Growing up in New England, Anthony Goldman spent a lot of time outdoors. He hiked the Appalachian trail, ran track, and he raced bicycles for years after college. But it wasn’t until later he determined that athletics would play a role in his career. An attorney by trade, Goldman went through law school before deciding to turn onto the entrepreneurial path.
Sadly, it all began with a couple of harrowing life experiences. His sister died of sudden cardiac arrest while running on a track in New York City in 2002.
“[She was] Perfectly healthy, living the life,” says Goldman. “She was actually in Columbia a month earlier. We ran a race together… And then she was gone.”
In 2008, Anthony started experiencing medical problems as well. He collapsed on a run in the Shandon area of Columbia, and found himself in Providence Hospital.
“It was scary,” says Goldman. “There was that tear-jerking moment when my cardiologist came in and told me ‘You’re never going to run or do any exercise ever again.’ I almost hit the floor.”
Fortunately, there were some very positive moments during that stay in the hospital as well.
“Those five days in the hospital were a period of time where I did a lot of reflecting on my life,” says Goldman. “What I’ve accomplished, what I’d like to accomplish.”
Anthony believes his medical experience helped put things in perspective for him.
“I think we’re all naturally afraid of failure,” says Goldman. “But I just realized that there really is nothing at stake. You only live once. Unfortunately, I’ve not only lost my sister, but I’ve lost a couple of really good friends. I’ve lost some really important people in my life, people who were positive influences on me. And they all lived their lives to the fullest degree. I just realized that you have to go for it.”
For Anthony Goldman, that meant trying to create something all his own.
“I had always had a lot of good ideas, I just never followed through with any of them,” says Goldman. “So I bought some CAD software and started tinkering. I was learning about the 3-D prototyping process, and manufacturing products… fast-forward a year, I felt I had honed my skills enough that I could prototype something to where I could test it myself.”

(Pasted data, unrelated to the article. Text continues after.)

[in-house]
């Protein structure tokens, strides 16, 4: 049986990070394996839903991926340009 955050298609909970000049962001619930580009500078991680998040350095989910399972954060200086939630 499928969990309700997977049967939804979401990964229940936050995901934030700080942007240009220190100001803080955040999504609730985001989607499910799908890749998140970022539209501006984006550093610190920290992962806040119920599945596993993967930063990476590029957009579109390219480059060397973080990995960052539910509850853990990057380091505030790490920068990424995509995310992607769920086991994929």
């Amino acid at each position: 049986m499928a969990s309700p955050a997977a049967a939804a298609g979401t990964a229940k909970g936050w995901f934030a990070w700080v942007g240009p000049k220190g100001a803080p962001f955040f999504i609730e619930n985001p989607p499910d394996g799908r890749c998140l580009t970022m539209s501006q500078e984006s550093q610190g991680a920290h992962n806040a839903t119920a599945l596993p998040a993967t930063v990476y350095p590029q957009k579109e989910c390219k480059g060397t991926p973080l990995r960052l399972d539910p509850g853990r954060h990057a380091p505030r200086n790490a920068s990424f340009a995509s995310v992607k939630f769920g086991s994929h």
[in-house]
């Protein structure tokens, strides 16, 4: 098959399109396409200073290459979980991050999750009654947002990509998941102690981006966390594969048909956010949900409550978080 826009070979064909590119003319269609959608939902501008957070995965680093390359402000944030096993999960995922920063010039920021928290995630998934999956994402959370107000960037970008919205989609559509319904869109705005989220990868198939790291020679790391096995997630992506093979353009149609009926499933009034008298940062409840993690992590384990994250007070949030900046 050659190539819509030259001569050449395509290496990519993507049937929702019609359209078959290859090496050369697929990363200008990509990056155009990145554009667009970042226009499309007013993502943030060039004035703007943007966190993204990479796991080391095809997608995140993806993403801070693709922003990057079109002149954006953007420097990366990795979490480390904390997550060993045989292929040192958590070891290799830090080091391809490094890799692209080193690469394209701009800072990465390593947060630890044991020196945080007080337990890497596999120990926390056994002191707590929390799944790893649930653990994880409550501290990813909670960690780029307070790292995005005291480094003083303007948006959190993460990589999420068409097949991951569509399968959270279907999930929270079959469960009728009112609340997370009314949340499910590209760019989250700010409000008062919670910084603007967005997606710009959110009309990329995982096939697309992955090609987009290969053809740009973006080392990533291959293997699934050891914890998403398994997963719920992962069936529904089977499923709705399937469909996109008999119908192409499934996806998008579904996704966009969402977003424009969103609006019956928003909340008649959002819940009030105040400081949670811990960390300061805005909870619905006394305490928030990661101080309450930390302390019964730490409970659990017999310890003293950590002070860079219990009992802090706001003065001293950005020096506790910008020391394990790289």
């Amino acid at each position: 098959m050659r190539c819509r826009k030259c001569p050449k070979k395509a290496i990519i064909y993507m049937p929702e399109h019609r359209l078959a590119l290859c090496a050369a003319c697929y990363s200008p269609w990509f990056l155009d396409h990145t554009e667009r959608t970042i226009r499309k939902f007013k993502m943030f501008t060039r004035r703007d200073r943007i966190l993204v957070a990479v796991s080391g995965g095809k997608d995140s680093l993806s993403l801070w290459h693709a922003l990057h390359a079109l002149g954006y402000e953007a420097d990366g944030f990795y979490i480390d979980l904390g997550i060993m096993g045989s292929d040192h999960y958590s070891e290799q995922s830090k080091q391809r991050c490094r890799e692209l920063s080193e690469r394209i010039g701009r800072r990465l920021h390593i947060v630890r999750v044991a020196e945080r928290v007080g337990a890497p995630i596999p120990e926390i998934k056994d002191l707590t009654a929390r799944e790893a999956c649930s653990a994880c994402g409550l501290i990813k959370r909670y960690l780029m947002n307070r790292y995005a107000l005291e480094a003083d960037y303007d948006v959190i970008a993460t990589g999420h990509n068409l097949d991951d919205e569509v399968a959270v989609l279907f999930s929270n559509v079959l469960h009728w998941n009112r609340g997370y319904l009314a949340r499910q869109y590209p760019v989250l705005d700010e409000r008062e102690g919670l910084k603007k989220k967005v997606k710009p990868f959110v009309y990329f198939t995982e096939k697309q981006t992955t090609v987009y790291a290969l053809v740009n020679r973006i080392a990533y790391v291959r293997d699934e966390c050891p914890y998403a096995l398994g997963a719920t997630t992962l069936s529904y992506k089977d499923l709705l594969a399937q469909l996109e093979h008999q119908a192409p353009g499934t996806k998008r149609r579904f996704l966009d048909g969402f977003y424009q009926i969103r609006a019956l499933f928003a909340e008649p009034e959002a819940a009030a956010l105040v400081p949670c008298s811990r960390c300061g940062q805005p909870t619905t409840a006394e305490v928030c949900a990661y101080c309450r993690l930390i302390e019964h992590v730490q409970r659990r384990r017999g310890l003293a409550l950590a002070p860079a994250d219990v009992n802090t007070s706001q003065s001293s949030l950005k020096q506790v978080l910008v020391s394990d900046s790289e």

Anthony was on a bike ride one day when he noticed he had to slow down to reach for his water bottle. Frustrated by this distraction in his workout, he began to envision a way to help alleviate the problem. This led to the launch of Koala Bottle in 2012.
The bottle is equipped with a magnetic ring that snaps in place onto a holster bolted down on a bike. The idea in Goldman’s design is the rider can easily move the bottle in and out of its magnetic holding place from his or her bike seat, without having to slow down to wiggle it into a traditional holder. He believes active individuals sometimes leave other water bottles behind because they do not want to be encumbered while they perform their activities.
“If you’re walking, if you’re running, cycling, that is the primary thing that you’re doing,” says Goldman. “The hydration process should be secondary, almost unconscious. You can easily get to your water, but you’re hands-free and you’re able to appreciate what you’re doing.”
As in his decision to pursue an entrepreneurial path, those close to Anthony became positive influences on his design process for Koala Bottle.
“I showed it to friends who weren’t going to say ‘Oh that’s great’ and watch me trip over myself,” says Goldman. “I shared it with people whose opinions I valued, who I knew would give me constructive feedback and help me.”
He pitched his idea to several of his closest workout friends. One recommended removing a magnet from the bottom of the bottle holder to reduce costs. Another suggested it could be used for more activities than simply biking. Thus, Anthony designed a version of his product that straps around a runner’s midsection.
“It was neat that people saw different applications for the ring and bottle,” says Goldman.
In addition, a friend at the machine shop at USC who is a master welder helped Anthony design the first ring for Koala Bottle.
But perhaps most importantly, it was a conversation with a friend that encouraged Anthony to pursue the creation of Koala Bottle in the first place.
“Sometimes it was difficult to sleep at night, thinking about spending the money to launch my own product,” says Goldman. “But I had some interesting philosophical conversations with friends. One of my friends told me, ‘Look, you don’t live an expensive lifestyle. You don’t buy expensive clothes or drive an expensive car. Think of Koala Bottle as your expensive car. You’re not going to buy a BMW, you drive a Honda Civic. This is your BMW. Enjoy it.’”
Fast-forward to the present. Anthony has traveled to trade shows in Las Vegas to meet with companies and distributers from all across the world. These meetings are already starting to pay off.
“On any given day, orders will come in from Europe, South America, Canada, Japan,” says Goldman. “We have a very strong relationship with a Japanese distributer, and it’s selling really well in Japan.”
Goldman is hoping to partner with a nutritional goods provider in the future to, as he puts it, bridge the gap between activity and nutrition. He also wants to partner with local races and charities.
“Good partnerships are what really make a successful company.”
And strong relationships are what make a successful life. Anthony Goldman knows that from experience.
Startup Spotlight Interview: Part 1
Startup Spotlight Interview: Part 2
Startup Spotlight Interview: Part 3
Startup Spotlight Interview: Part 4